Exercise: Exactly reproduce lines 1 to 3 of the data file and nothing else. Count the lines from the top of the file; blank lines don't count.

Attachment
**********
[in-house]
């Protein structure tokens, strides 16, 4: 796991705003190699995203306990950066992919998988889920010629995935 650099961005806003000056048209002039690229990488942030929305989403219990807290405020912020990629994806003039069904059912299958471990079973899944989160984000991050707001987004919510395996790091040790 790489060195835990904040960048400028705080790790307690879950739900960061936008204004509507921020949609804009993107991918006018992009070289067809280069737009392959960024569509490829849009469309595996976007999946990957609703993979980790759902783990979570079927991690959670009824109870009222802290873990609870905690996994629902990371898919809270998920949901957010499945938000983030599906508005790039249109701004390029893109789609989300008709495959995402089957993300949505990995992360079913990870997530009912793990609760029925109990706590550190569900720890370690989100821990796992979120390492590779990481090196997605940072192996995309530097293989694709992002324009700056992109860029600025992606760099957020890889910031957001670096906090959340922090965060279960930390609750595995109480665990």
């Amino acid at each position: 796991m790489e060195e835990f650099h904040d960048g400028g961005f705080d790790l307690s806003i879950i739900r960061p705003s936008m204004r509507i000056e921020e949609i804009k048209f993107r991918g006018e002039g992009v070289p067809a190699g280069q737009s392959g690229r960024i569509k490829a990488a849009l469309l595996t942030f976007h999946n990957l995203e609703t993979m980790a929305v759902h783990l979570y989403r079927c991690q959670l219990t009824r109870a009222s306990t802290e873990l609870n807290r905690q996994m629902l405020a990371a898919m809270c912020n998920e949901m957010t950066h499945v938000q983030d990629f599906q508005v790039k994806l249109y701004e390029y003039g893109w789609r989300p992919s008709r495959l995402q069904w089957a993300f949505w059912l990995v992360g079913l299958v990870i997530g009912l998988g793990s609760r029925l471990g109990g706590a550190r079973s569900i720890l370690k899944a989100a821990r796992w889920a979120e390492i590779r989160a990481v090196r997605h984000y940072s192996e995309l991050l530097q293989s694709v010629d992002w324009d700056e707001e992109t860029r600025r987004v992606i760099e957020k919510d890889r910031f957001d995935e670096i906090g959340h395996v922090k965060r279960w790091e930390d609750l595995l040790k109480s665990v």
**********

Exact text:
[in-house]
């Protein structure tokens, strides 16, 4: 796991705003190699995203306990950066992919998988889920010629995935 650099961005806003000056048209002039690229990488942030929305989403219990807290405020912020990629994806003039069904059912299958471990079973899944989160984000991050707001987004919510395996790091040790 790489060195835990904040960048400028705080790790307690879950739900960061936008204004509507921020949609804009993107991918006018992009070289067809280069737009392959960024569509490829849009469309595996976007999946990957609703993979980790759902783990979570079927991690959670009824109870009222802290873990609870905690996994629902990371898919809270998920949901957010499945938000983030599906508005790039249109701004390029893109789609989300008709495959995402089957993300949505990995992360079913990870997530009912793990609760029925109990706590550190569900720890370690989100821990796992979120390492590779990481090196997605940072192996995309530097293989694709992002324009700056992109860029600025992606760099957020890889910031957001670096906090959340922090965060279960930390609750595995109480665990």
């Amino acid at each position: 796991m790489e060195e835990f650099h904040d960048g400028g961005f705080d790790l307690s806003i879950i739900r960061p705003s936008m204004r509507i000056e921020e949609i804009k048209f993107r991918g006018e002039g992009v070289p067809a190699g280069q737009s392959g690229r960024i569509k490829a990488a849009l469309l595996t942030f976007h999946n990957l995203e609703t993979m980790a929305v759902h783990l979570y989403r079927c991690q959670l219990t009824r109870a009222s306990t802290e873990l609870n807290r905690q996994m629902l405020a990371a898919m809270c912020n998920e949901m957010t950066h499945v938000q983030d990629f599906q508005v790039k994806l249109y701004e390029y003039g893109w789609r989300p992919s008709r495959l995402q069904w089957a993300f949505w059912l990995v992360g079913l299958v990870i997530g009912l998988g793990s609760r029925l471990g109990g706590a550190r079973s569900i720890l370690k899944a989100a821990r796992w889920a979120e390492i590779r989160a990481v090196r997605h984000y940072s192996e995309l991050l530097q293989s694709v010629d992002w324009d700056e707001e992109t860029r600025r987004v992606i760099e957020k919510d890889r910031f957001d995935e670096i906090g959340h395996v922090k965060r279960w790091e930390d609750l595995l040790k109480s665990v």